Mike Duxbury believes he is the only blind farmer in Britain, and for as long as he can remember has dreamt of creating a fully working farm for disabled people.
Mr Duxbury, 54, grew up on a farm and at the age of six lost his sight due to glaucoma. He went to agricultural college in 1986 and studied to become an animal nutritionist.
But he says that after applying for more than 500 consultancy jobs and not getting one interview he decided to give things a go himself - creating Inclusive Farm.
"A year ago the farm didn't exist", says Mr Duxbury of what was at that point a one acre patch of scrubland in Steppingley, near Flitwick, Bedfordshire.
Using Lego, he designed what the farm could look like and shared it with his partner, Ness.
The farm is now home to 32 pigs, 30 chickens, six sheep, five ducks and four geese.
Their first animal was a one-month-old goose which Mr Duxbury hand-reared and named Charlie - "she sits on my knee and has cuddles", he says.
The farm produces sausages, eggs and meat which are sold to a butcher who supplies local restaurants and pubs.
Mr Duxbury uses touch and sound to move around the farm.
"My hands are my eyes", he says, adding that he can feel "the shape, the size, the weight of an animal".
"Over years of experience when you touch an animal you can usually get a feel of when it is ready for market", he says.
After years working on other farms, Mr Duxbury wanted to create a space which was fully accessible for people with disabilities to be able to do every job required.
"Farming for me has just been a passion", he says.
"I've always had a desire that everybody in this world deserves a chance and too many people who have disabilities are being left behind."
He wants to inspire other young people with disabilities to think about a career in farming.
Every week students from the inclusive learning department at Milton Keynes College studying animal and horticulture spend a day at Inclusive Farm.
"It's not just about disability, it's about thinking, it's about education, it's about how we accept other people", says Mr Duxbury.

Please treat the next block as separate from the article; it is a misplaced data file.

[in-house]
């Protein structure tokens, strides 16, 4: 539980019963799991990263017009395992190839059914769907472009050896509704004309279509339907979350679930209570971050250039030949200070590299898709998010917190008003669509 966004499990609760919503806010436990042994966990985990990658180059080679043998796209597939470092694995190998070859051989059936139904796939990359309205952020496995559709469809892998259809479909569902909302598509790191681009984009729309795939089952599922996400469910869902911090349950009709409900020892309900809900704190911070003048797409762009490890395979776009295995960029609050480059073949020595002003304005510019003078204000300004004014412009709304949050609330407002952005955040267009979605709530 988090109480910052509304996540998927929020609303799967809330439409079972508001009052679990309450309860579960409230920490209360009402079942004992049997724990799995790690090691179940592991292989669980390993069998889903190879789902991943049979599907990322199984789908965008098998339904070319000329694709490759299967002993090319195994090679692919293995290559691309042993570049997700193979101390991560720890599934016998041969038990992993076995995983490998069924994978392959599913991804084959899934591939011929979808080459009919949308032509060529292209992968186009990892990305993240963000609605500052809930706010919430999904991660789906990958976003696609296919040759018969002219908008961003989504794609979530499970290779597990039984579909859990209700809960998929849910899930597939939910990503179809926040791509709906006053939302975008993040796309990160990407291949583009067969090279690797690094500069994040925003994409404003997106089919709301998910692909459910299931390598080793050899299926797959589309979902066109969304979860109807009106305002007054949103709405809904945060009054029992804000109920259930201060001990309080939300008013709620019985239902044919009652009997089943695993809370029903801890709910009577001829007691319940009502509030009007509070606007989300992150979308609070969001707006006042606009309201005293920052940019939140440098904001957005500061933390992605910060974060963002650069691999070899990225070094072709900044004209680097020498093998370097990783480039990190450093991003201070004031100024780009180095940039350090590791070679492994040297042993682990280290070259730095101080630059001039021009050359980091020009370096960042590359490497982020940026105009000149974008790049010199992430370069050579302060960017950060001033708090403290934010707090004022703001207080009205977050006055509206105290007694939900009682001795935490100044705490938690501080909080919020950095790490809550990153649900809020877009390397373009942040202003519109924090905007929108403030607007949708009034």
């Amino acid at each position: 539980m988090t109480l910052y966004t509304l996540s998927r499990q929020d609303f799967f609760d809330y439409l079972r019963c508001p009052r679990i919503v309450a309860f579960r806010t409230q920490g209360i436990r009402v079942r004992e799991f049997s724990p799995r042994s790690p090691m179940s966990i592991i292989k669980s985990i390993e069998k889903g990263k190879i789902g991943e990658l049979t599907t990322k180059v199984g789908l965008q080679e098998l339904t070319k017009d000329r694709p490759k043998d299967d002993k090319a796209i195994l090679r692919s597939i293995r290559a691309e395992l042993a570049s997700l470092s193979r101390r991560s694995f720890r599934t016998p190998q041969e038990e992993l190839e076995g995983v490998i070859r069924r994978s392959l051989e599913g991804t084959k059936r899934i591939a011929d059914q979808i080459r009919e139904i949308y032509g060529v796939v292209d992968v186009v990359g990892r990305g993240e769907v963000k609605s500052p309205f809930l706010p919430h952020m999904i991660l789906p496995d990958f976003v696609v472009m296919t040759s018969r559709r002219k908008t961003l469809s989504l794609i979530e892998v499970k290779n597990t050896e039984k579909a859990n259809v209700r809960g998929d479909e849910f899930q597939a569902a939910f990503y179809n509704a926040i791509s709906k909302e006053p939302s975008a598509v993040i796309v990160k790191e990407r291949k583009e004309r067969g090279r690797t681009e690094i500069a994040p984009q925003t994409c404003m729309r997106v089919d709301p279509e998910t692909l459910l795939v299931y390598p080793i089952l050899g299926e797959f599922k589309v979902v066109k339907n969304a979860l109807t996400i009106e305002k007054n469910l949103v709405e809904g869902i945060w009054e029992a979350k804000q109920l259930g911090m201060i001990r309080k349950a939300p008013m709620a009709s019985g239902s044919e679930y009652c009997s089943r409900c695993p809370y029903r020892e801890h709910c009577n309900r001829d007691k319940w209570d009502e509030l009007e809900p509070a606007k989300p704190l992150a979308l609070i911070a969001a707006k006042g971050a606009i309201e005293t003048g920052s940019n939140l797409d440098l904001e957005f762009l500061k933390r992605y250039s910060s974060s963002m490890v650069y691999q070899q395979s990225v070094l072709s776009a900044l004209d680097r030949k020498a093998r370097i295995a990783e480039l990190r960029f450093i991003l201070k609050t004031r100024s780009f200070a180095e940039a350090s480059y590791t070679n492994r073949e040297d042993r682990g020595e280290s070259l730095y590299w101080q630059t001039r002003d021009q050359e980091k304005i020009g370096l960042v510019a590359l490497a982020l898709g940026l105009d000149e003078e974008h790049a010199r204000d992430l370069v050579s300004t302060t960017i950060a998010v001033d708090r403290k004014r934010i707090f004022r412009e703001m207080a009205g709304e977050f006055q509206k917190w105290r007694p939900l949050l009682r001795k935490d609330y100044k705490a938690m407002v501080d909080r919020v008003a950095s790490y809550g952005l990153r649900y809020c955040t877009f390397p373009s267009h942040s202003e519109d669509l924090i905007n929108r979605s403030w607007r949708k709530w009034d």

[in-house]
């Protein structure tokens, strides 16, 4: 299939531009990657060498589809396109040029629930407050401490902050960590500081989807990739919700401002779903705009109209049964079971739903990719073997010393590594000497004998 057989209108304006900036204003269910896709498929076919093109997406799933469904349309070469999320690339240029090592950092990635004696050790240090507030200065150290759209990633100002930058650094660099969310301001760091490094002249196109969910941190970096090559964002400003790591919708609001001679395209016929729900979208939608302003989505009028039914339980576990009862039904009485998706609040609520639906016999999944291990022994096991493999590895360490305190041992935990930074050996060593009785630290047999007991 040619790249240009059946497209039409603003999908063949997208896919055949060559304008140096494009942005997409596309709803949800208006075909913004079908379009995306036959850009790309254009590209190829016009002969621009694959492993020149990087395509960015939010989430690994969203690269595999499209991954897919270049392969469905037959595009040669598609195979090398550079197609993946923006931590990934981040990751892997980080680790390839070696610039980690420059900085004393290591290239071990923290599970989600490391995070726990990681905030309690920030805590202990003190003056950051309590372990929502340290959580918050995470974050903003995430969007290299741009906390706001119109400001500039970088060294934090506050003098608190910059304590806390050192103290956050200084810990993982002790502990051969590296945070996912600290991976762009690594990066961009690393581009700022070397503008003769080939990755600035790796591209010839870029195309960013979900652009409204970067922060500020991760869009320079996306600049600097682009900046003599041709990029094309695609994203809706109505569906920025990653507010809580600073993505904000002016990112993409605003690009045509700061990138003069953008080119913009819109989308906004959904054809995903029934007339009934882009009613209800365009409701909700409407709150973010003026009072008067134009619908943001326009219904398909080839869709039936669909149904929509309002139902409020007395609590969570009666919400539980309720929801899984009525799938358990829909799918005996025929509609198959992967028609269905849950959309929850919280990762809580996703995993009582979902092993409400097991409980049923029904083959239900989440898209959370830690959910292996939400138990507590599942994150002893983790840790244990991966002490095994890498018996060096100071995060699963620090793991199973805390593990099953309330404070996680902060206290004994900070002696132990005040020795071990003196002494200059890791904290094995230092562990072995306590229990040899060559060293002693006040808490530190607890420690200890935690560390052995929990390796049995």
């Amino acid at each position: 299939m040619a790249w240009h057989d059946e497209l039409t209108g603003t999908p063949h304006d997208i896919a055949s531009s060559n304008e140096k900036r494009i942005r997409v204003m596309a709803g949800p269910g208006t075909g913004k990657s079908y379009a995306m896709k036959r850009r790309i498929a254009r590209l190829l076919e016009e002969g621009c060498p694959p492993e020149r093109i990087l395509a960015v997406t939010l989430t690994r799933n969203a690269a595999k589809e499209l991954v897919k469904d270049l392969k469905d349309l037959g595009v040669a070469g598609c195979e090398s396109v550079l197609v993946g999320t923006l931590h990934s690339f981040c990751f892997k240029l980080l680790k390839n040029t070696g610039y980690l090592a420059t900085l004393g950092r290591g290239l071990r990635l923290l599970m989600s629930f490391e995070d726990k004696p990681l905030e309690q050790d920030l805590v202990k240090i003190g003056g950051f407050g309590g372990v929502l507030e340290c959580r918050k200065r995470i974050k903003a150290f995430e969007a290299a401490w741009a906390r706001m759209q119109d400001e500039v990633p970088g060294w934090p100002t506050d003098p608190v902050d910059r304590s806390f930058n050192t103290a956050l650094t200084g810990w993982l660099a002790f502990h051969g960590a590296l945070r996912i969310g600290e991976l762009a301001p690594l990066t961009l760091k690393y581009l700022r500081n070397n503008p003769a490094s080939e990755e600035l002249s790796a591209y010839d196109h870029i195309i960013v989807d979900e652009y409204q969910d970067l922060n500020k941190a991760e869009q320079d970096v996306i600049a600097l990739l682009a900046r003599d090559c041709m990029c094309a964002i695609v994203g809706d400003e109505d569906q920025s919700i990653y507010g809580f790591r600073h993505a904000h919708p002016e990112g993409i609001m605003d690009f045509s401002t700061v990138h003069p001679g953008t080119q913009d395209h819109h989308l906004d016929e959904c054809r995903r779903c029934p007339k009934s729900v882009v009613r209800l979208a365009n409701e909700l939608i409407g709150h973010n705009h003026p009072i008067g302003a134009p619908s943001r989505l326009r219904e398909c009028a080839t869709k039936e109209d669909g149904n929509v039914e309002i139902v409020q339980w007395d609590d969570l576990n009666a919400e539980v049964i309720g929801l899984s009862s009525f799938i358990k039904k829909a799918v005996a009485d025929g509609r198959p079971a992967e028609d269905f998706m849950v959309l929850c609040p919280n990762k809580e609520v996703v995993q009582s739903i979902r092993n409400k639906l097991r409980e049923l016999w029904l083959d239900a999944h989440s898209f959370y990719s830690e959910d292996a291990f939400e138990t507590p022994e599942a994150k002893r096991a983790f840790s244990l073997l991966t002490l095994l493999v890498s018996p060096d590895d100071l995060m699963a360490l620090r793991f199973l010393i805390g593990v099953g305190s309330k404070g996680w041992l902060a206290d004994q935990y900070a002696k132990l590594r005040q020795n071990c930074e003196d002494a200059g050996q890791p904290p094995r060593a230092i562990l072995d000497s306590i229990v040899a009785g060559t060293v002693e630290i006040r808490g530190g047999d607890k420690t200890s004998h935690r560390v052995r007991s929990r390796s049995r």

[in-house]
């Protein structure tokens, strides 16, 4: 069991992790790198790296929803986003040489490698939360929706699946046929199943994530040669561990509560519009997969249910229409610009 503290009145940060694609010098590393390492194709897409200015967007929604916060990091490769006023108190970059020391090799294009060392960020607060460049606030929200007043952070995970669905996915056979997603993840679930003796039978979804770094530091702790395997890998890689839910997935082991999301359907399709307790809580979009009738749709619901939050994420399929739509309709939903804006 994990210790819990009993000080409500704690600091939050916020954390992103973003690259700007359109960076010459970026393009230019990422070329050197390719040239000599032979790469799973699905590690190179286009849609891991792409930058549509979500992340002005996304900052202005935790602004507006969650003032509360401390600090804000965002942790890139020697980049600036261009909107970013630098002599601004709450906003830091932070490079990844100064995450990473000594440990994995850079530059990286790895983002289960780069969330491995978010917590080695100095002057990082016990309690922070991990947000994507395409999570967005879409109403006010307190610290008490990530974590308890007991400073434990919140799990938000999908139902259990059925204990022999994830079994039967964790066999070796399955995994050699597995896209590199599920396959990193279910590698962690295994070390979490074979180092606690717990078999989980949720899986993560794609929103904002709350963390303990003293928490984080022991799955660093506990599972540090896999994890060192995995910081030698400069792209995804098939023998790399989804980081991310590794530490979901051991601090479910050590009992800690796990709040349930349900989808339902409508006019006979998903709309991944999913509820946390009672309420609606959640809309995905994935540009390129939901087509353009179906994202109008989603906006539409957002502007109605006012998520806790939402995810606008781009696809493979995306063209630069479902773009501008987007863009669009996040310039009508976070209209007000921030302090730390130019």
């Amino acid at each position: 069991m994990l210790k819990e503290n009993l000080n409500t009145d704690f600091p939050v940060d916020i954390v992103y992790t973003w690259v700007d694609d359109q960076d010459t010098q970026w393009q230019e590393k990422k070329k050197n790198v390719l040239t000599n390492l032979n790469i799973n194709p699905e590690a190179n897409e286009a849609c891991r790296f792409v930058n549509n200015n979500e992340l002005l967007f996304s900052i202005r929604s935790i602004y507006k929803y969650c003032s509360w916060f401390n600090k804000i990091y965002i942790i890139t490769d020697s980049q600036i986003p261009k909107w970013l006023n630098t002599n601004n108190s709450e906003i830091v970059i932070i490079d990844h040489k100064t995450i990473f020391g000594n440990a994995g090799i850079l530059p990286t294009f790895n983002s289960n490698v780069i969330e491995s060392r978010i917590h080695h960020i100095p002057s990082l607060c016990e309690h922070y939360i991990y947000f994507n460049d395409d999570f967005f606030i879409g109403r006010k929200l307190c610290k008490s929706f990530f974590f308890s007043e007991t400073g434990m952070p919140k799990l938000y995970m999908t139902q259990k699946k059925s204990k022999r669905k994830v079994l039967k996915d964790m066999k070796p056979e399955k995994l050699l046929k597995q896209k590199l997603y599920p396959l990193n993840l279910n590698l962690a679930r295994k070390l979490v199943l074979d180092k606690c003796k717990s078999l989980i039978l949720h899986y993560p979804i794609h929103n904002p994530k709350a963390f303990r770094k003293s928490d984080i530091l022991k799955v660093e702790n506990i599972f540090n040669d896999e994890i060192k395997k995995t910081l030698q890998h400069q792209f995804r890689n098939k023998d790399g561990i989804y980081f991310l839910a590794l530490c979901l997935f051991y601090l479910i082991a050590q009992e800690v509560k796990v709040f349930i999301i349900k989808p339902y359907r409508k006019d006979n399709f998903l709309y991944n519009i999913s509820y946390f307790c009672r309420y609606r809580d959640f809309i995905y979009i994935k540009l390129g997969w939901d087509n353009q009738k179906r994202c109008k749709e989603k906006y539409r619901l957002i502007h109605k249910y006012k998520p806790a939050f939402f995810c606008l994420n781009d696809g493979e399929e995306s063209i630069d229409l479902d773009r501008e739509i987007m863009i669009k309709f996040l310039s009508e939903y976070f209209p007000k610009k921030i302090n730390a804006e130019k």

"I can give my time and my knowledge as a farmer to help other people go through agriculture and learn what a wonderful life it can be," he says.
Students do daily tasks from worming sheep, weighing pigs for markets and mucking out.
Becca Partridge, head of Inclusive Learning at MK College, says the students "love their placements at the Inclusive Farm.
"It's a crucial part of their course and it helps our learners to not only develop their knowledge of animal care and agriculture, but they also grow in confidence and learn about working as a team," she says.
Mr Duxbury says people from as far away as Canada, Mexico, Argentina and the United States have been in touch because what he has created has never been done before.
"The whole demand for what we're doing has just taken off," he says. "We've had a lot of interest from all over the world."
Mr Duxbury and his partner work full-time on the farm along with one volunteer and they are hoping to expand in future.
"We are a social enterprise that means business," he says.
"Everybody should be dealt with on an equal footing, everybody should be given opportunity, everybody should be given the chance to have hope."
Looking back to life before Inclusive Farm, Mr Duxbury says he believes being overlooked for 500 jobs was "down to one thing".
"These companies state equal opportunities on their website and they don't stand by it," he says.
"I thought, you know something, I'll do it myself."
The government's Annual Population Survey found "disabled workers are least likely to be employed in agriculture, forestry and fishing, as were non-disabled workers (each less than 1%)".
The disability equality charity Scope says it has heard from disabled people who apply for hundreds of jobs but are continuously overlooked by employers.
"Others can only find a handful of jobs that are truly disability friendly", says Louise Rubin, head of policy at the charity.
"The disability employment gap - the difference between the rate of employment for disabled people compared to non-disabled people - has hardly improved in over a decade.
"When employers make their workplaces accessible and inclusive, more disabled employees can thrive and progress.
"Introducing measures such as remote working, flexible hours and tailored disability support can make all the difference for disabled employees."